• plan early;
  • involve the full range of functions (Accounting, Tax and Legal, as well as Operations, HR, Treasury, the Communications team and others, as appropriate); and
  • engage in transparent and strategic decision-making with the ultimate focus on long-term value creation.

Additional resources related to the undeniable link between trust and sustainable commercial success include a podcast episode on Diversity, Inclusion and the Great Pandemic and a report on Sustainability, Governance, and Business Performance.

Health + innovation

  • On December 8, the US Food and Drug Administration (FDA) confirmed the Pfizer and BioNTech COVID-19 vaccine meets requirements of emergency use authorization (EUA) in the United States. An independent advisory panel will meet on December 10 to evaluate the vaccine’s efficacy and safety before advising the FDA on whether to issue the EUA or not.
  • In the United Kingdom, COVID-19 vaccine inoculations began on December 8 at selected hospitals that have received the first doses of the Pfizer and BioNTech vaccine. Experts warn the two biggest risks of the vaccine are the cold chain and theft by criminal groups.
  • On December 9, UK’s National Health Service reported two recipients of the vaccine had adverse reactions, and warned people with a history of significant allergic reactions to food or medicine to avoid the Pfizer vaccine.
  • China’s Sinovac secured $515 million in funding to double its CoronaVac production capacity from 300 million to 600 million doses annually. Sinovac has signed supply deals for the vaccine with Brazil, Indonesia, Turkey, and Chile.
  • PAHO Representative to Barbados and the Eastern Caribbean countries Dr. Yitades Gebre said the health agency will advocate for flat pricing and equitable access to the COVID-19 vaccine.
  • On December 7, Brazil’s Vice President Hamilton Mourão said Brazil will vaccinate 150 million people by the end of 2021. The government is mostly relying on the AstraZeneca vaccine, but is also in talks to purchase 70 million doses from Pfizer.

In Focus: Venezuela

  • In the midst of the pandemic, on December 6, Venezuela held parliamentary elections that were neither free nor fair. Previously denounced as fraudulent by the Venezuelan interim government, the United States, the European Union, the Lima Group and the Organization of American States, less than 30 percent of Venezuelans participated in the elections.
  • The new National Assembly will not be recognized by the nearly 60 countries that recognize Juan Guaidó as Venezuela’s legitimate leader. Adrienne Arsht Latin America Center experts foresee the opposition will reorganize into a new political structure supported by the United States and its allies.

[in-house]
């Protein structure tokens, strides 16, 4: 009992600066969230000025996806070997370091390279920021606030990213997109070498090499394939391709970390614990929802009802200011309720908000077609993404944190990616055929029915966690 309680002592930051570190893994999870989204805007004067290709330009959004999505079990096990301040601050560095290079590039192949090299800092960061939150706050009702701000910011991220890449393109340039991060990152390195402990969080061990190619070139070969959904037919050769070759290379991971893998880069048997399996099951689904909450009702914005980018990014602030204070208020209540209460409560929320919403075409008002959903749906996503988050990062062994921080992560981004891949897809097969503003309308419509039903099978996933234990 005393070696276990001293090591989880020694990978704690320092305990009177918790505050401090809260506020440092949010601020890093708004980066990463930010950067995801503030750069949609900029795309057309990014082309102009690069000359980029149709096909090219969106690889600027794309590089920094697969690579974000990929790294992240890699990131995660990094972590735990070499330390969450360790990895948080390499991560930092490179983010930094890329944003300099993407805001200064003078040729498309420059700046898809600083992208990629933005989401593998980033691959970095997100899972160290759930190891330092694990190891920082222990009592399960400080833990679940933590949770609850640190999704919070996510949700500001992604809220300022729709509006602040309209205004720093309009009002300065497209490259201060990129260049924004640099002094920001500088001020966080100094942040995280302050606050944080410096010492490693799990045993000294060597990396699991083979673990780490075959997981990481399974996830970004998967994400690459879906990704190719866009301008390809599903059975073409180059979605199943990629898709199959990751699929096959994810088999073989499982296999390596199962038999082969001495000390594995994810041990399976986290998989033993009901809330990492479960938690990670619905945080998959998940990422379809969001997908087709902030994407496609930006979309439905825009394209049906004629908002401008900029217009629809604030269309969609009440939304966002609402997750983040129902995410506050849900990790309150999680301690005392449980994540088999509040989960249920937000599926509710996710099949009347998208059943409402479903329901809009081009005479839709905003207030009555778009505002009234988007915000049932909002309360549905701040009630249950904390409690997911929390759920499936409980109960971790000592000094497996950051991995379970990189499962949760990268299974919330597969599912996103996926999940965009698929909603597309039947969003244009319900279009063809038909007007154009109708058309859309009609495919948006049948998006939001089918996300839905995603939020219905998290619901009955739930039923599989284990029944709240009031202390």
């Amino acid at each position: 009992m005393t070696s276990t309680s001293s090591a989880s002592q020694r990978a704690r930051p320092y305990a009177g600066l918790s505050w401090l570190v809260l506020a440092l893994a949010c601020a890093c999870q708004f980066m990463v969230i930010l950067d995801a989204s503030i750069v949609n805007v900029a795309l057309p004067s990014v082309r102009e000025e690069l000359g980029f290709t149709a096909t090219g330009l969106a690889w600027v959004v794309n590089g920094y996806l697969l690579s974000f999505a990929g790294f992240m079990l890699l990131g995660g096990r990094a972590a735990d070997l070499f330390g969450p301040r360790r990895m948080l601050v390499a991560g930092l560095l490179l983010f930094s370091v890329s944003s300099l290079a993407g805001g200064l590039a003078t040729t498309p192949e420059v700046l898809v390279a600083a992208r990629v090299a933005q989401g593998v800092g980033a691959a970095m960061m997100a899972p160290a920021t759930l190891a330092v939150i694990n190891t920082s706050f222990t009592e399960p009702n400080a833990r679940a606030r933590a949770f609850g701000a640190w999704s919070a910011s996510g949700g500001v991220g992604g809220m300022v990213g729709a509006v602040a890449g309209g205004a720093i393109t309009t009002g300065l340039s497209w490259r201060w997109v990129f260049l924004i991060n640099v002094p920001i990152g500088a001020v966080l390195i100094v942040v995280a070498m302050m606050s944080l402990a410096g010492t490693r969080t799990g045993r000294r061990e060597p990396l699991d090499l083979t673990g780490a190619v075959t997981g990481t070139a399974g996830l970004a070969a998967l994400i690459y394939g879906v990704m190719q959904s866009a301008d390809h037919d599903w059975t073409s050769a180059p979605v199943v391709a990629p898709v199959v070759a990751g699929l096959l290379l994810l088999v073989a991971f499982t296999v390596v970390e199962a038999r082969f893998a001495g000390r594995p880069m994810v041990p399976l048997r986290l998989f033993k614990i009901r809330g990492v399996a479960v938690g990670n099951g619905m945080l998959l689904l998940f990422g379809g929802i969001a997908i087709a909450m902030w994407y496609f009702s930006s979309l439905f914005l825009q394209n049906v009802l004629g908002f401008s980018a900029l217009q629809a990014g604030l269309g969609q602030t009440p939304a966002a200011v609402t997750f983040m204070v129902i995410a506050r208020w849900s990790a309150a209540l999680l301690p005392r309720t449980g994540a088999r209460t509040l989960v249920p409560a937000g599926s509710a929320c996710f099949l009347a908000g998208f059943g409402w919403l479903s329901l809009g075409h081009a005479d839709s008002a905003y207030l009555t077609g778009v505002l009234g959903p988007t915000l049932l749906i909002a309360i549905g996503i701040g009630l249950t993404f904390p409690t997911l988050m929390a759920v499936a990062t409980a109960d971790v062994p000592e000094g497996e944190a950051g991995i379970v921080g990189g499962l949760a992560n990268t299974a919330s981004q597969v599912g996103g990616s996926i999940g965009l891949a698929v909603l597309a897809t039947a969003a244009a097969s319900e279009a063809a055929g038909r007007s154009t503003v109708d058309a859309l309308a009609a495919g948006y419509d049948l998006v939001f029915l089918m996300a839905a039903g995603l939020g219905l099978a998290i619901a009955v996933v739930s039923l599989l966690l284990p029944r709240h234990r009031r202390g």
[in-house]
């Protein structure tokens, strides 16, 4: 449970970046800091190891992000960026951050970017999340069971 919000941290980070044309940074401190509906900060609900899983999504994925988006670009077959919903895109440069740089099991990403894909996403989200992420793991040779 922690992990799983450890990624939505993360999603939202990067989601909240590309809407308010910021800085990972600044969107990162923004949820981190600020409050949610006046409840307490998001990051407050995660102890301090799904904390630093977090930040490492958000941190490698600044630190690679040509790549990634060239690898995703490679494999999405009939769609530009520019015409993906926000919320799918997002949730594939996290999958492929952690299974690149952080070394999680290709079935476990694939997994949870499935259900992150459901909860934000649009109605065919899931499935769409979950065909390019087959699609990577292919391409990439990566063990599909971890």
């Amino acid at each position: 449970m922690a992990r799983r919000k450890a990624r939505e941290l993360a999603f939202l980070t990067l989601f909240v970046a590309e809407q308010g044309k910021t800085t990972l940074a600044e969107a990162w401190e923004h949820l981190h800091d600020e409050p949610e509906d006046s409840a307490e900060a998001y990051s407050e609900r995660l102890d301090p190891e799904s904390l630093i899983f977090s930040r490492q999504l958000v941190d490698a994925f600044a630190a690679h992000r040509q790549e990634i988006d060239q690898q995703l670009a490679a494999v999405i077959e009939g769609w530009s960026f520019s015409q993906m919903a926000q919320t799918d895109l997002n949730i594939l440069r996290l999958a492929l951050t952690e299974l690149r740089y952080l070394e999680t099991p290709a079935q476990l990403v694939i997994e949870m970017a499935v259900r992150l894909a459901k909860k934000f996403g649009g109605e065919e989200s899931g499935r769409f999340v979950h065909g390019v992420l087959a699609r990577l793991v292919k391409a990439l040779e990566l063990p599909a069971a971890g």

• Years of Maduro regime mismanagement have left Venezuelan healthcare underprepared and under-resourced to handle the pandemic. Nurses and doctors earn around $3 and $5 per month, respectively. Although official figures report over 105,000 cases and 928 deaths, experts argue numbers are severely underreported. 
  • Vaccine inoculation in Venezuela is expected to begin in April 2021. Maduro confirmed his government will acquire 10 million doses of Russia’s Sputnik V vaccine. Phase three trials of Sputnik V are currently underway in Venezuela, among other countries. In October, Maduro also reported plans to vaccinate Venezuelans with Chinese vaccines.

By the numbers

  • Cases by country: Brazil (6,675,915) #3 worldwide, Argentina (1,469,919) #9 worldwide, Colombia (1,384,610) #9 worldwide, Mexico (1,193,255) #12 worldwide, Peru (976,621) #15 worldwide, Chile (563,534) #23 worldwide, Ecuador (198,752) #41 worldwide, Panama (181,166) #42 worldwide, Dominican Republic (149,630) #50 worldwide, Costa Rica (147,430) #51 worldwide, Source: worldometers.info
  • Deaths per capita (deaths per million people): Peru (1,097) #3 worldwide, Argentina (882) #12 worldwide, Mexico (856) #15 worldwide, Brazil (836) #17 worldwide, Chile (817) #18 worldwide, Ecuador (777) #20 worldwide, Bolivia (767) #21 worldwide, Panama (746) #22 worldwide, Colombia (746) #23 worldwide, Belize (447) #39 worldwide, Source: worldometers.info
  • Prevalence rate (total cases per million people): Aruba (46,595) #12 worldwide, Panama (41,702) #16 worldwide, Argentina (32,393) #28 worldwide, Brazil (31,310) #31 worldwide, Peru (29,441) #36 worldwide, Chile (29,369) #37 worldwide, Costa Rica (28,826) #39 worldwide, Colombia (27,086) #42 worldwide, Saint Martin (20,564) #54 worldwide, Belize (19,995) #56 worldwide, Source: worldometers.info